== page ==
Purpose: To explore the potential of using a relatively high-density random spherical void (RSV) phantom along with statistically-based, quantitative metrics as an approach for assessing the performance of ultrasound imaging systems.
Methods: Ten computer-simulated RSV phantoms with a RSV volume fraction of 0.15 were generated. To determine the number of image planes necessary to provide robust measurements, a series of 1 to 150 “ideal image planes” were analyzed and the observed circle cross-section radii histograms were compared with the expected theoretical histogram. Simulated ultrasound image planes were produced by adding speckle and degradation of imaging system performance was modeled by averaging 1 to 9 neighboring planes to represent increasing elevation plane thicknesses. Quantification of the performance of the imaging system was determined by measuring the: 1) mean number of observed circle cross sections per frame; 2) mean fractional area of circle cross-sections per frame; and 3) agreement of observed circle cross section radii histograms with the theoretical distribution (Chi-square statistic).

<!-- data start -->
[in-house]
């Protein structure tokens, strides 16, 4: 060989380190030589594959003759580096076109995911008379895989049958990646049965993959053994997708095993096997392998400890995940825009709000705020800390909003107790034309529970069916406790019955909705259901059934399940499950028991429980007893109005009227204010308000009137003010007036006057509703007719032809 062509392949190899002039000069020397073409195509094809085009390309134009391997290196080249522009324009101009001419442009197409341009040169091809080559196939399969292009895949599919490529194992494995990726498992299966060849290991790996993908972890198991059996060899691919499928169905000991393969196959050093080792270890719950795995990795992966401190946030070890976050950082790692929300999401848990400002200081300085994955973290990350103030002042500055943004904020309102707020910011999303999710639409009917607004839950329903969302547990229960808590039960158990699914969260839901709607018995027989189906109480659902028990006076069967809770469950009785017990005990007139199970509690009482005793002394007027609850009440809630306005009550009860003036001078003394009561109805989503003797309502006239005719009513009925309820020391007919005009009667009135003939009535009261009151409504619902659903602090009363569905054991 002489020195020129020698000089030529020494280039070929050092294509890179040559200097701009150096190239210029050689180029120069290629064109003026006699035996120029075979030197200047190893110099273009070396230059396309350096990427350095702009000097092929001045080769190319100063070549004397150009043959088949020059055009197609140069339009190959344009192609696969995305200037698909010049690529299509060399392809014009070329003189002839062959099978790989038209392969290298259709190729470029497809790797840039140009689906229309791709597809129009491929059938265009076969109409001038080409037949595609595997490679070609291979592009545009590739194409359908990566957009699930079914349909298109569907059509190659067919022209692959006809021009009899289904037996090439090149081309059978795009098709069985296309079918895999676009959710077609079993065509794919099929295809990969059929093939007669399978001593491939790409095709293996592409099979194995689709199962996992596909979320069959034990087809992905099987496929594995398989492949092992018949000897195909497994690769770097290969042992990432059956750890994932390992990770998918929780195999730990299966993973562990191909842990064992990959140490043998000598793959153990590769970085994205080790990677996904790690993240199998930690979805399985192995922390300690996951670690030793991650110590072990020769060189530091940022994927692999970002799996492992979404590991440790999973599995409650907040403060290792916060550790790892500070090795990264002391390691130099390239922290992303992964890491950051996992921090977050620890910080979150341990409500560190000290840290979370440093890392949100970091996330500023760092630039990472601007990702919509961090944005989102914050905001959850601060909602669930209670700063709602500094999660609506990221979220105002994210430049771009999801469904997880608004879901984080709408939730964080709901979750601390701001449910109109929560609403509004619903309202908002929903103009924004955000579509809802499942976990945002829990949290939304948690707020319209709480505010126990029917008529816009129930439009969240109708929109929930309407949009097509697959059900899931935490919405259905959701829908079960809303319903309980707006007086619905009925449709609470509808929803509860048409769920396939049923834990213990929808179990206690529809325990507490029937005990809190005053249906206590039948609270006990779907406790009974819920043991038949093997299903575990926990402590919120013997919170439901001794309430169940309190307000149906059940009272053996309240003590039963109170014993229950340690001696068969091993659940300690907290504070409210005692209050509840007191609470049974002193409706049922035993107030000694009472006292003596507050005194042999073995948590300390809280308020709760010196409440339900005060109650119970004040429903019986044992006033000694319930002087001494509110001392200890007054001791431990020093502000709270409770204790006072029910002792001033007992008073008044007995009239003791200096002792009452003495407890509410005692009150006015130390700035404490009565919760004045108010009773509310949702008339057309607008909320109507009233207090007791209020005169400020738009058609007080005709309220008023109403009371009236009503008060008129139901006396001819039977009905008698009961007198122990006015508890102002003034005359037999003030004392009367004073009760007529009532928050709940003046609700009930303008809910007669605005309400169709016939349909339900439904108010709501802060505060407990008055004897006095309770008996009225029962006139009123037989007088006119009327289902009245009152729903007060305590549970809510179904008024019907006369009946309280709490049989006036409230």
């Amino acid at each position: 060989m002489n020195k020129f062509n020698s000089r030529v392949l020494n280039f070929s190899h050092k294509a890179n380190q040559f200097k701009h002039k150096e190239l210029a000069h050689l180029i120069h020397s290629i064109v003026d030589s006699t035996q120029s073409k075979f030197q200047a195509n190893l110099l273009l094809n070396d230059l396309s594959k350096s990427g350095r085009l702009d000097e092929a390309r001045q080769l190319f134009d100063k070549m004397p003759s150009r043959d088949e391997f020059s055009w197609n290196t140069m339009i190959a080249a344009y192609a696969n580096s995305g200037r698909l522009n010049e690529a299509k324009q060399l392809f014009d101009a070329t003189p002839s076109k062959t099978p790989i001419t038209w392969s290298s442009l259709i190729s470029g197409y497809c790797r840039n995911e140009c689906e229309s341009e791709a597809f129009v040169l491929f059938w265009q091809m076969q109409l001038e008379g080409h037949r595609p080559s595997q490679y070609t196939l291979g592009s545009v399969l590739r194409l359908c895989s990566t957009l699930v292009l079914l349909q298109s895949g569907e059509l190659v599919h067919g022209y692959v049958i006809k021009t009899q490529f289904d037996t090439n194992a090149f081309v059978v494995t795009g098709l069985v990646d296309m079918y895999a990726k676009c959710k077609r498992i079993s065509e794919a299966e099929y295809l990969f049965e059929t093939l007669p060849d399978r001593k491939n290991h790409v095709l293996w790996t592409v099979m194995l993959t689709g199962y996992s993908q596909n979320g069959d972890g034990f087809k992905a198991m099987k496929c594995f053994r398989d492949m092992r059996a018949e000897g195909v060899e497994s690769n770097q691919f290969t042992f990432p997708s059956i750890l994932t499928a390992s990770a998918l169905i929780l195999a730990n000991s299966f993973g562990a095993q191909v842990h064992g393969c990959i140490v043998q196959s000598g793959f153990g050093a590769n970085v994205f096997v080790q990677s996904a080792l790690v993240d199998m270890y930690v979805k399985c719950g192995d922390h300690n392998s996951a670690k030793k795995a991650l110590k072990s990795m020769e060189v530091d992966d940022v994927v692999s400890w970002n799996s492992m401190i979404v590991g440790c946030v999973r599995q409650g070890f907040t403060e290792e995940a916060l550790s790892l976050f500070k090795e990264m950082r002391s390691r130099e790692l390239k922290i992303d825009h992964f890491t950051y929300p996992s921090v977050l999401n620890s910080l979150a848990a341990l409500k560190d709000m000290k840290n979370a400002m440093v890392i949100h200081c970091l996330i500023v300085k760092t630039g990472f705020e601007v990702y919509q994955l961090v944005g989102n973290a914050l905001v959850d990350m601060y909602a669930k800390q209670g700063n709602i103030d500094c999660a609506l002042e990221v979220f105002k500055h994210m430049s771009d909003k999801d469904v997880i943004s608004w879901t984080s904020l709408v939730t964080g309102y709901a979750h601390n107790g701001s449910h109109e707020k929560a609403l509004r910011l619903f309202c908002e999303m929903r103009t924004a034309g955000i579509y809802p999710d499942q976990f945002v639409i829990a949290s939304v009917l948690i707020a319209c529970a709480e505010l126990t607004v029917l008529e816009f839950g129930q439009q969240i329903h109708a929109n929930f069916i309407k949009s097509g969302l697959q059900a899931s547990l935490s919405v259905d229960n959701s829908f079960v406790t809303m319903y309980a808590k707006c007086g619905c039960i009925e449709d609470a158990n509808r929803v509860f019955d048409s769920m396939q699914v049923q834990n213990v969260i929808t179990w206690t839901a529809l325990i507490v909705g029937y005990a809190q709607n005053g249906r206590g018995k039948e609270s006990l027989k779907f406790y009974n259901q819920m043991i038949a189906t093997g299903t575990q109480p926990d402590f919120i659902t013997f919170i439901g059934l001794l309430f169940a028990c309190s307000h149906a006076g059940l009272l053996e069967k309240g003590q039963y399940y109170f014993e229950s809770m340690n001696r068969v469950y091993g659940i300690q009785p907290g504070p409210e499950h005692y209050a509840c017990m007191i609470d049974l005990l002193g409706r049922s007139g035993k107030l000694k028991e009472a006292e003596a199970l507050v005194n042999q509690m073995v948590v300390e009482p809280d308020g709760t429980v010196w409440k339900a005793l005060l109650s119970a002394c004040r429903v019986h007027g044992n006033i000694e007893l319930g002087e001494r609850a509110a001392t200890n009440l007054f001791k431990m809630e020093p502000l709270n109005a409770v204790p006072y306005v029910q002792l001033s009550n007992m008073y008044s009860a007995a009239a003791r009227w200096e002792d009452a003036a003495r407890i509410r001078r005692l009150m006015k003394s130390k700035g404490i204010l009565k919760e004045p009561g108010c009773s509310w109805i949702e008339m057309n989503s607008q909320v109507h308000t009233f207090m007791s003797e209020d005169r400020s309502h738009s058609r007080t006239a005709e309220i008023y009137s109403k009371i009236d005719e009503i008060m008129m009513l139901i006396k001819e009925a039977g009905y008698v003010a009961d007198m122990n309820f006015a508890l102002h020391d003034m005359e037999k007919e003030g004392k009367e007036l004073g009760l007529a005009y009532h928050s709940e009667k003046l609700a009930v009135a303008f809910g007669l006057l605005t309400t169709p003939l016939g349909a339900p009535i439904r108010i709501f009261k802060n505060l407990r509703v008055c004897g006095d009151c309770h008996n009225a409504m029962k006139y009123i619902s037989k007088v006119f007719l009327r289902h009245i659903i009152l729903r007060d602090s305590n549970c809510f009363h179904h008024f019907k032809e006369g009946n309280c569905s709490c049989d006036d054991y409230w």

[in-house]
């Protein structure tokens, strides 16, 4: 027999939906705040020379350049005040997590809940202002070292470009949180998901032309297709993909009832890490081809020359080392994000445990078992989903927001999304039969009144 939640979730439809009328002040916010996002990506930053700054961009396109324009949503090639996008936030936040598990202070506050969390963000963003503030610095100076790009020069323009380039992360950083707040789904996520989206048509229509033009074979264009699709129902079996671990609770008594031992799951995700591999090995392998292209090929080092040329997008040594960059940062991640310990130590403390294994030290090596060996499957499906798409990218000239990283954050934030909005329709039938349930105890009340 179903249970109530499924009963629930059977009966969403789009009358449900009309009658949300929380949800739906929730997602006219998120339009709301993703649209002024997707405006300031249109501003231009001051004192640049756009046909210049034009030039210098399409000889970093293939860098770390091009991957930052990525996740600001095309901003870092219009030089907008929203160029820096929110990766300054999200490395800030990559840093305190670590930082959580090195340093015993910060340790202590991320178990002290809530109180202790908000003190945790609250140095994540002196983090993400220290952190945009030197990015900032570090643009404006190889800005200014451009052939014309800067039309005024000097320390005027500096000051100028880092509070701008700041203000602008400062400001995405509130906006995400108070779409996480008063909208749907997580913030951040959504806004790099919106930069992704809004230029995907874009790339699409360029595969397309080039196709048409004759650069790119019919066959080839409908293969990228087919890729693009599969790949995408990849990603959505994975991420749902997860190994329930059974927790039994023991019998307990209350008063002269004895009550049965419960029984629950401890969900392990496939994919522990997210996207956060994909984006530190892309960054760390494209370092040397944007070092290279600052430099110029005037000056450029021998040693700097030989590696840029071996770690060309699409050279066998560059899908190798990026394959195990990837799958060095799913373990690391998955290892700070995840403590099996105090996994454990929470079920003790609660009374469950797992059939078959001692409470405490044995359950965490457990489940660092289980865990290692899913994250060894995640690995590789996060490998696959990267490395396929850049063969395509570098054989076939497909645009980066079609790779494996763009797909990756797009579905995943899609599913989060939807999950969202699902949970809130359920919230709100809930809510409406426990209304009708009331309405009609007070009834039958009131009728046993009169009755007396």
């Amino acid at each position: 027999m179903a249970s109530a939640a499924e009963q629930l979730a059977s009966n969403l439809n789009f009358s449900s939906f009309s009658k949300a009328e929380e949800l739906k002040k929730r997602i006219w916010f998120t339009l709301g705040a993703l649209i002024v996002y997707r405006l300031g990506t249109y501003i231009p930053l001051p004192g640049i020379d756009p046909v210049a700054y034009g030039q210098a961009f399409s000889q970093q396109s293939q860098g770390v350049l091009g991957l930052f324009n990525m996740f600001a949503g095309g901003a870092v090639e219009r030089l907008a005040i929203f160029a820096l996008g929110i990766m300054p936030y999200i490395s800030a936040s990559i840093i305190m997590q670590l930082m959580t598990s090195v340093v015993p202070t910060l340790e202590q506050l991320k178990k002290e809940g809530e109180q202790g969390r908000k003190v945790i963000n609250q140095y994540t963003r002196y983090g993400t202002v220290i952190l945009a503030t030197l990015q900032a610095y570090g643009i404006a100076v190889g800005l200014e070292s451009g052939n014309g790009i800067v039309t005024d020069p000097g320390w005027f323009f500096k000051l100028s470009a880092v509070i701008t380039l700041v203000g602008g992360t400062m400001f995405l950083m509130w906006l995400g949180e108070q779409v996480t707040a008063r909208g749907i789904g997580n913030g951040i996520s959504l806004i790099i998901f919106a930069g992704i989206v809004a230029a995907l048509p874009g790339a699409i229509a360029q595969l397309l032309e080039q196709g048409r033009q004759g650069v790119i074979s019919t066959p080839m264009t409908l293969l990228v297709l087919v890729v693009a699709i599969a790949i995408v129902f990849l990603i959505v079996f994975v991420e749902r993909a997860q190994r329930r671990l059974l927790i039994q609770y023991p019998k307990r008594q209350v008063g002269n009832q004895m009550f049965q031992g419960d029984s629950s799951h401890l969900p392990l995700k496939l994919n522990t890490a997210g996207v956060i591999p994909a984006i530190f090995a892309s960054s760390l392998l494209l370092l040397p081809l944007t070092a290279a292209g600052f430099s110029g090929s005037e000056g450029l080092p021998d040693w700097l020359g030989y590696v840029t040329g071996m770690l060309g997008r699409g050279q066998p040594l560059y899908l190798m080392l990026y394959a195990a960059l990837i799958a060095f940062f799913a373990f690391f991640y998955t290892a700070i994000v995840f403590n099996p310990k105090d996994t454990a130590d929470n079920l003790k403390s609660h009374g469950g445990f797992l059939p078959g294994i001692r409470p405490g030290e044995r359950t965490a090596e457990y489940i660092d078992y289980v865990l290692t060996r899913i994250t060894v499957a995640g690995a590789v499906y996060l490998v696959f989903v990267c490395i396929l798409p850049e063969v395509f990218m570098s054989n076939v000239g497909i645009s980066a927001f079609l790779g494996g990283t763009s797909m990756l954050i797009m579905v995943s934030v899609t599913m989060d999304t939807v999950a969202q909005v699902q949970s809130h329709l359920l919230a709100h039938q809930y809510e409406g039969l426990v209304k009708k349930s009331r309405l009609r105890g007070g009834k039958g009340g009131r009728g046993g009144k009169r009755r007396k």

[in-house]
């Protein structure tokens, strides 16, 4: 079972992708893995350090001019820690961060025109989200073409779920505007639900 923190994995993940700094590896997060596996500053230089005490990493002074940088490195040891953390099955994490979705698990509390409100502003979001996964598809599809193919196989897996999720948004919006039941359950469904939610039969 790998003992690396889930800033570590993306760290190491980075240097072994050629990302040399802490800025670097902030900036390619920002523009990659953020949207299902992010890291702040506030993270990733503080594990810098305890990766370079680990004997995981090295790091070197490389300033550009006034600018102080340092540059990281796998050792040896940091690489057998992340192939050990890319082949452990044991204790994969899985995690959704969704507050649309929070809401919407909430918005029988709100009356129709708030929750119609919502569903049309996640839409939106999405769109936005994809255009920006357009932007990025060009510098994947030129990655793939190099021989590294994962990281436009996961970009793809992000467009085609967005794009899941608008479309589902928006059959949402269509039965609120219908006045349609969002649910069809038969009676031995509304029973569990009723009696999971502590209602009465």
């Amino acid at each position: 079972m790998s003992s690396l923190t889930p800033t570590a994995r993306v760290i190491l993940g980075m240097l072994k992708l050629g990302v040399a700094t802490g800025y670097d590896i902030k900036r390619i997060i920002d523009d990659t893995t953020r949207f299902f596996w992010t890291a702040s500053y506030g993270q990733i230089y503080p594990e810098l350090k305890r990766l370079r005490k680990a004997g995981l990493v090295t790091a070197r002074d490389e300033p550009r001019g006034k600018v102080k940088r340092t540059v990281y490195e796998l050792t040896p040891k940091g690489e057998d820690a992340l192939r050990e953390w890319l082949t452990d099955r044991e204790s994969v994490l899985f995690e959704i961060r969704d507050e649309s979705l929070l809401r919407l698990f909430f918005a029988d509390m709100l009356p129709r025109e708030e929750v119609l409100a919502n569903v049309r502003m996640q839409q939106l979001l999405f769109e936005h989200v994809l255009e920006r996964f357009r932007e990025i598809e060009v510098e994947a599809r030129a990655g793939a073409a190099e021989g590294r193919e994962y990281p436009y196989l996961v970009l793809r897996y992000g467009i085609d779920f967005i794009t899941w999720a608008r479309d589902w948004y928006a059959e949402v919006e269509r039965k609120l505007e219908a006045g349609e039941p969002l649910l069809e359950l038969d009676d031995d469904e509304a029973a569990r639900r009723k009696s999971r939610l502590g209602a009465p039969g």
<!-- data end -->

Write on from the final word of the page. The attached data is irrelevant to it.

Results: Results suggest that analyses of over 100 “ideal image planes” (>3000 circle cross-sections) provide excellent agreement between the observed and expected theoretical histogram distributions (mean chi-square < 0.004). For 150 image plane analyses, the degraded RSV phantom images show decreasing: mean number of circle cross sections detected per frame (31.5±0.3, 28.4±0.3, 28.2±0.3, 26.3±0.3 and 25.3±0.3); mean fractional area of circle cross-section per frame (0.157±0.002, 0.133±0.001, 0.133±0.001, 0.111±0.001 and 0.108±0.001); and agreement with theoretical histogram distribution (chi-square: 0.070±0.004, 0.140±0.005, 0.149±0.007, 0.379±0.011 and 0.518±0.010) for 1, 3, 5, 7 and 9 plane averages, respectively.
Conclusion: This simulation suggests that using a relatively high-density a RSV phantom, with an appropriate number of image frames analyzed, may represent an approach for providing quantitative, statistically-based assessment of ultrasound system performance in a reproducible fashion.